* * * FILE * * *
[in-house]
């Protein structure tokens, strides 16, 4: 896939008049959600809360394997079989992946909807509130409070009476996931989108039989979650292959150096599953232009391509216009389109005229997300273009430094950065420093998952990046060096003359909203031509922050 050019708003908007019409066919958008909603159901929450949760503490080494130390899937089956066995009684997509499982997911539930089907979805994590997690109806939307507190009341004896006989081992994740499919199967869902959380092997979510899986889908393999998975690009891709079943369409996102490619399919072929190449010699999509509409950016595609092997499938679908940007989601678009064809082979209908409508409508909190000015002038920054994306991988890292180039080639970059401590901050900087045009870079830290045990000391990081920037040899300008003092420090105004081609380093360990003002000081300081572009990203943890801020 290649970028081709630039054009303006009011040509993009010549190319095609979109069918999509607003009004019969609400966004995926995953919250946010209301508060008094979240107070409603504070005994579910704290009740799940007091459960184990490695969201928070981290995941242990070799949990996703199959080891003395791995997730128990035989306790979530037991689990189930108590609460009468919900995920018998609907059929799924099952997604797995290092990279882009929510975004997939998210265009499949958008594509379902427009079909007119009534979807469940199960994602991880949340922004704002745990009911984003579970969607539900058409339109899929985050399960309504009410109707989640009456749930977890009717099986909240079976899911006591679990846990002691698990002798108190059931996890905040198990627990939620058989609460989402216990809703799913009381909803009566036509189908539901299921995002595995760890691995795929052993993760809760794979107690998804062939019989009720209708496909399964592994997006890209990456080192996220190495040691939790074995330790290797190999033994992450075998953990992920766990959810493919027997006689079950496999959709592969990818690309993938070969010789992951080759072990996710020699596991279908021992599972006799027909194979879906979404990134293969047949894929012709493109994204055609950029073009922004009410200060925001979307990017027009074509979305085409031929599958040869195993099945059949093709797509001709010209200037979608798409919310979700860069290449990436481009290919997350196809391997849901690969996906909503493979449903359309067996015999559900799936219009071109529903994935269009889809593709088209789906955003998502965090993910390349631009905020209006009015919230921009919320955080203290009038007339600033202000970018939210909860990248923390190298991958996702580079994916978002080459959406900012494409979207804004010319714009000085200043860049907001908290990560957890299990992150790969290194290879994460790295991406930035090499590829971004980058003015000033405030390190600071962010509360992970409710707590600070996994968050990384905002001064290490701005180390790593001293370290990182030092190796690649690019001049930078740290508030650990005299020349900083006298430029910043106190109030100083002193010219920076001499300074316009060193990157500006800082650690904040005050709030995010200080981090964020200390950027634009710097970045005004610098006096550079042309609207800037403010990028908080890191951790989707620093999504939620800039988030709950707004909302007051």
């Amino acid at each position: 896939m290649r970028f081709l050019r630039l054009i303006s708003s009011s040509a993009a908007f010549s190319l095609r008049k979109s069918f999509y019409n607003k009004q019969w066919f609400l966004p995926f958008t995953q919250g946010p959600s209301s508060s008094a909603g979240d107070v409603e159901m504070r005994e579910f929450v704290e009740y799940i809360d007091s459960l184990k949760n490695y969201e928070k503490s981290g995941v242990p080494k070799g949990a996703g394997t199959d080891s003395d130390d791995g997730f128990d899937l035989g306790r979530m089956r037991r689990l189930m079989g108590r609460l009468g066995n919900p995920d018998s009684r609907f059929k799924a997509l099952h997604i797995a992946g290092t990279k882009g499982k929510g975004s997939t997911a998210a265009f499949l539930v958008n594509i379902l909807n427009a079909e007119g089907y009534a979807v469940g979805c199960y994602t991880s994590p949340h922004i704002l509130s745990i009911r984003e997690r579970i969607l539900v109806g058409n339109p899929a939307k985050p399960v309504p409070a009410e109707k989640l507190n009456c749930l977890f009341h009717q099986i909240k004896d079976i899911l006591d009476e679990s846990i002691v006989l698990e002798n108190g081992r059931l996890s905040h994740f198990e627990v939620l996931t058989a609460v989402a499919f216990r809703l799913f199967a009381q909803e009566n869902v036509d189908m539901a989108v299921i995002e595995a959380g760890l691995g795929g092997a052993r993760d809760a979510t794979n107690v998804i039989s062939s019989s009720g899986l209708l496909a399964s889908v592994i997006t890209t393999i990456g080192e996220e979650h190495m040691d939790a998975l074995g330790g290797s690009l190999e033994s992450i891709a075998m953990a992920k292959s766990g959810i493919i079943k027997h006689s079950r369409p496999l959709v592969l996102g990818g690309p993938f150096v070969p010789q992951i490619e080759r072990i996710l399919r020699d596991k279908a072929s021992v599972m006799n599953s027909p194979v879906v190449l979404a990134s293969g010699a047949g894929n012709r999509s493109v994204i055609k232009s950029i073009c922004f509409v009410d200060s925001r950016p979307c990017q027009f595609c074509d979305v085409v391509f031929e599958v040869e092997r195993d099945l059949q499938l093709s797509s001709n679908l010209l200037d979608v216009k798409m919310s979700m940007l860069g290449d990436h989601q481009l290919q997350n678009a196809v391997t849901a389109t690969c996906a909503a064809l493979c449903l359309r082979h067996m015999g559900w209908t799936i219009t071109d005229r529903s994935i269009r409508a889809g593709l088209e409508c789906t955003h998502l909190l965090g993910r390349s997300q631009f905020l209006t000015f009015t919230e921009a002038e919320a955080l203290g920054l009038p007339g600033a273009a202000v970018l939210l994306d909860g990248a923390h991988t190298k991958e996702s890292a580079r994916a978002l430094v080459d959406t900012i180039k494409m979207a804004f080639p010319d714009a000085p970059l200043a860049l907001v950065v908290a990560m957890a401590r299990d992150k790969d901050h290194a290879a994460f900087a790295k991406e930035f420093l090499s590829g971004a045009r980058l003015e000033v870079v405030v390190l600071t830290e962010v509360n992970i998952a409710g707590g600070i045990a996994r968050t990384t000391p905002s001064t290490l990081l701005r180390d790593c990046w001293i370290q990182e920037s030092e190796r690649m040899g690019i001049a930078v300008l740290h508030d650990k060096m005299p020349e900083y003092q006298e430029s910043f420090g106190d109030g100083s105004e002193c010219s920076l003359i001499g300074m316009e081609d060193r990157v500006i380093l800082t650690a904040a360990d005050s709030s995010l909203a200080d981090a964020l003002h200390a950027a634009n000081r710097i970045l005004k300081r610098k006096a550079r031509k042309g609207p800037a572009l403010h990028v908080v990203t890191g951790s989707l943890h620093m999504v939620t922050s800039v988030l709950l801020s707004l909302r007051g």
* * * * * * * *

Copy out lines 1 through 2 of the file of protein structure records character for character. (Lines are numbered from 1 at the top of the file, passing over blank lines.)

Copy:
[in-house]
């Protein structure tokens, strides 16, 4: 896939008049959600809360394997079989992946909807509130409070009476996931989108039989979650292959150096599953232009391509216009389109005229997300273009430094950065420093998952990046060096003359909203031509922050 050019708003908007019409066919958008909603159901929450949760503490080494130390899937089956066995009684997509499982997911539930089907979805994590997690109806939307507190009341004896006989081992994740499919199967869902959380092997979510899986889908393999998975690009891709079943369409996102490619399919072929190449010699999509509409950016595609092997499938679908940007989601678009064809082979209908409508409508909190000015002038920054994306991988890292180039080639970059401590901050900087045009870079830290045990000391990081920037040899300008003092420090105004081609380093360990003002000081300081572009990203943890801020 290649970028081709630039054009303006009011040509993009010549190319095609979109069918999509607003009004019969609400966004995926995953919250946010209301508060008094979240107070409603504070005994579910704290009740799940007091459960184990490695969201928070981290995941242990070799949990996703199959080891003395791995997730128990035989306790979530037991689990189930108590609460009468919900995920018998609907059929799924099952997604797995290092990279882009929510975004997939998210265009499949958008594509379902427009079909007119009534979807469940199960994602991880949340922004704002745990009911984003579970969607539900058409339109899929985050399960309504009410109707989640009456749930977890009717099986909240079976899911006591679990846990002691698990002798108190059931996890905040198990627990939620058989609460989402216990809703799913009381909803009566036509189908539901299921995002595995760890691995795929052993993760809760794979107690998804062939019989009720209708496909399964592994997006890209990456080192996220190495040691939790074995330790290797190999033994992450075998953990992920766990959810493919027997006689079950496999959709592969990818690309993938070969010789992951080759072990996710020699596991279908021992599972006799027909194979879906979404990134293969047949894929012709493109994204055609950029073009922004009410200060925001979307990017027009074509979305085409031929599958040869195993099945059949093709797509001709010209200037979608798409919310979700860069290449990436481009290919997350196809391997849901690969996906909503493979449903359309067996015999559900799936219009071109529903994935269009889809593709088209789906955003998502965090993910390349631009905020209006009015919230921009919320955080203290009038007339600033202000970018939210909860990248923390190298991958996702580079994916978002080459959406900012494409979207804004010319714009000085200043860049907001908290990560957890299990992150790969290194290879994460790295991406930035090499590829971004980058003015000033405030390190600071962010509360992970409710707590600070996994968050990384905002001064290490701005180390790593001293370290990182030092190796690649690019001049930078740290508030650990005299020349900083006298430029910043106190109030100083002193010219920076001499300074316009060193990157500006800082650690904040005050709030995010200080981090964020200390950027634009710097970045005004610098006096550079042309609207800037403010990028908080890191951790989707620093999504939620800039988030709950707004909302007051």